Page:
The Government has announced that Britain's search-and-rescue helicopter service is to be run by US-headquartered Bristow Helicopters, with two Sikorsky S92 helicopters based in Humberside.
The award of the £1.6 billion deal ends 70 years of a service run by the RAF and Royal Navy squadrons.
It also spells the end of the use of Sea King helicopters - flown by William - in search-and-rescue (SAR) work.
Under the new contract, 22 state-of-the-art helicopters will operate from 10 locations around the UK.
Ten Sikorsky S92s will be based, two per site, at Stornoway and Sumburgh in Scotland, and at new bases at airports in Newquay in Cornwall, Caernarfon in Wales and Humberside.
Ten AgustaWestland AW189s will operate, two per site, from Lee on Solent and a new hangar at Prestwick Airport, and new bases which will be established at St Athan, Inverness and Manston airports.
All bases will be operational 24 hours a day.
The new contract will be managed by the Maritime and Coastguard Agency in the same way as the existing contract that operates the Coastguard helicopter bases on the south coast and on the Western and Shetland Isles.
Half of the new fleet will be built in Yeovil in Somerset and the contract will have a significant impact on the UK supply chain, providing and sustaining jobs and apprenticeships.
The Department for Transport said that, under the new contract, helicopters will be able to reach a larger area of the UK SAR region within one hour of take-off than is currently possible.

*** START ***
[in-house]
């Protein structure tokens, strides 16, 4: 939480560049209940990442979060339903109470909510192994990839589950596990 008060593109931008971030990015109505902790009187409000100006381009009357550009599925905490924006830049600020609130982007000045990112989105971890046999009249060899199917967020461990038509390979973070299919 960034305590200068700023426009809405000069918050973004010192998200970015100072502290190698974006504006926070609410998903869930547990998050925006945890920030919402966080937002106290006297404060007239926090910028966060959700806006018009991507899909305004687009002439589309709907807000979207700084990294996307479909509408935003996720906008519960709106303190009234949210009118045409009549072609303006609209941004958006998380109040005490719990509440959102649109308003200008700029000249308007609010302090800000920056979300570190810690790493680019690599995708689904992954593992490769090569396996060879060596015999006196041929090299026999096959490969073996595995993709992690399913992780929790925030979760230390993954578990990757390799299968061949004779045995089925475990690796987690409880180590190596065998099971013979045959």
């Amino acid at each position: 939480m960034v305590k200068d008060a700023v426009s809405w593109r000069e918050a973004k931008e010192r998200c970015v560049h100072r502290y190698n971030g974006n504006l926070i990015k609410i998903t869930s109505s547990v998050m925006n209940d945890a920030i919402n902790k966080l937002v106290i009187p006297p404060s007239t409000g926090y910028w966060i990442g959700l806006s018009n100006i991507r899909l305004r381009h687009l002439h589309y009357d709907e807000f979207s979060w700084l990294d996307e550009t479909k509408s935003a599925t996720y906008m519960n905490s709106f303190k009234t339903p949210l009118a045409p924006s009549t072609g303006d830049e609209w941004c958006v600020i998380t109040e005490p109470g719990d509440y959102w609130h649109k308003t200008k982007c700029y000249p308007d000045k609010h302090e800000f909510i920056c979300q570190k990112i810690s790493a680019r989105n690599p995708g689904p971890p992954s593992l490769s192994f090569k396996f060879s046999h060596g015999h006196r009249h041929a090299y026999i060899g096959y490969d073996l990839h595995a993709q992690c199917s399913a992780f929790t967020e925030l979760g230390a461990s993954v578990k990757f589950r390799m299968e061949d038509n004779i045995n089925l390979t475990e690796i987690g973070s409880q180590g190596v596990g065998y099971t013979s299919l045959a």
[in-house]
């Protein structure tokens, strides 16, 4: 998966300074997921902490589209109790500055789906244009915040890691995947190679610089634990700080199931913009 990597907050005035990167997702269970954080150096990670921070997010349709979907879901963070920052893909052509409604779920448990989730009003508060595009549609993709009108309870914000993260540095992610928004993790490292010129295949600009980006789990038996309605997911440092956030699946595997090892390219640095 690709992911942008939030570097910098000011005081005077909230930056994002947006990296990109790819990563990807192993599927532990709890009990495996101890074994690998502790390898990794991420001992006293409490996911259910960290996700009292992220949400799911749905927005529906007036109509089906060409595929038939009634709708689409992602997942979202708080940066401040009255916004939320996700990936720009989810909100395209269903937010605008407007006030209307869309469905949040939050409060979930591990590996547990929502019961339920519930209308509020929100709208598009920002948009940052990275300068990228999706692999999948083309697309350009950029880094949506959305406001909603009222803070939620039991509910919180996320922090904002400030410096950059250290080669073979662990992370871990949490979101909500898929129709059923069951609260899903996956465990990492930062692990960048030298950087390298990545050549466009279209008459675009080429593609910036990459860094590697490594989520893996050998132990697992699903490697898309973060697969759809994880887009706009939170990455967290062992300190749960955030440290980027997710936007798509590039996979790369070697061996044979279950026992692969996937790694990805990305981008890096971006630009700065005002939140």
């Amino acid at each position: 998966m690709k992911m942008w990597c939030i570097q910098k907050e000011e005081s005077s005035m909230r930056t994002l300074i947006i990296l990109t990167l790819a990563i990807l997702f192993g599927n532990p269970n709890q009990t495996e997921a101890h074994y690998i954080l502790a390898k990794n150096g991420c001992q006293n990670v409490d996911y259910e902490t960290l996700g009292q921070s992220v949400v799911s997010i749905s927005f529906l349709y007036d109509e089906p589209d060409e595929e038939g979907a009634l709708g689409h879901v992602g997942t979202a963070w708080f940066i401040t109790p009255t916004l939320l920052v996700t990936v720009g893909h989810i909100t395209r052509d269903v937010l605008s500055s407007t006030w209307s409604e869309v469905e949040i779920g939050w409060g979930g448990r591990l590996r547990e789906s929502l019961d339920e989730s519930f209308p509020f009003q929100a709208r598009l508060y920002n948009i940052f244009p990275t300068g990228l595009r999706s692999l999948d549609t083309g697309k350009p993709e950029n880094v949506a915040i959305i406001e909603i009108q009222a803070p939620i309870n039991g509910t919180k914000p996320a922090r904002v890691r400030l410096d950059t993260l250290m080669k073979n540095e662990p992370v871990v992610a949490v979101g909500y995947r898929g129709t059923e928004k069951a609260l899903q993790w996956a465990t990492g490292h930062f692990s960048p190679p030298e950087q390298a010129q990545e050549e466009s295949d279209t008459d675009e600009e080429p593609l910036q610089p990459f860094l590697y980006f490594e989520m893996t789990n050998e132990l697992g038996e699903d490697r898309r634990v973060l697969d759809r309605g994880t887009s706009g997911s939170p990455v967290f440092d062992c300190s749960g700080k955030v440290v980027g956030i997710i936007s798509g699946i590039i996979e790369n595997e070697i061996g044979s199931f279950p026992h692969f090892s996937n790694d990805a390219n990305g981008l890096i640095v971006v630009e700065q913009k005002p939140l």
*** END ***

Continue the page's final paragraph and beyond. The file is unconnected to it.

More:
It added that, based on historic incident data, it is estimated there will be an overall improvement in flying times to incidents of around 20% (from 23 to 19 minutes).
Presently, approximately 70% of high and very high-risk areas within the UK SAR region are reachable by helicopter within 30 minutes. Under the new contract, approximately 85% of the same area would be reached within this timeframe.
Bristow Helicopters said the "technologically advanced" helicopters would be operated by experienced crews with "world-class" skills.
It expects to create around 350 jobs to support the contract.
The company said bases would be strategically situated near areas of high SAR incident rates.
The base locations and equipment will allow the operation to dispatch seven aircraft simultaneously on one operation, it said.
Meanwhile, it promised the helicopters would be more advanced than the Sea King model they will replace, with night vision, mission management and increased on-board medical capabilities.
The company has provided SAR services in the UK since 1971.
According to the firm, it has flown more than 44,000 SAR operational hours in Britain and conducted more than 15,000 SAR missions, rescuing more than 7,000 people.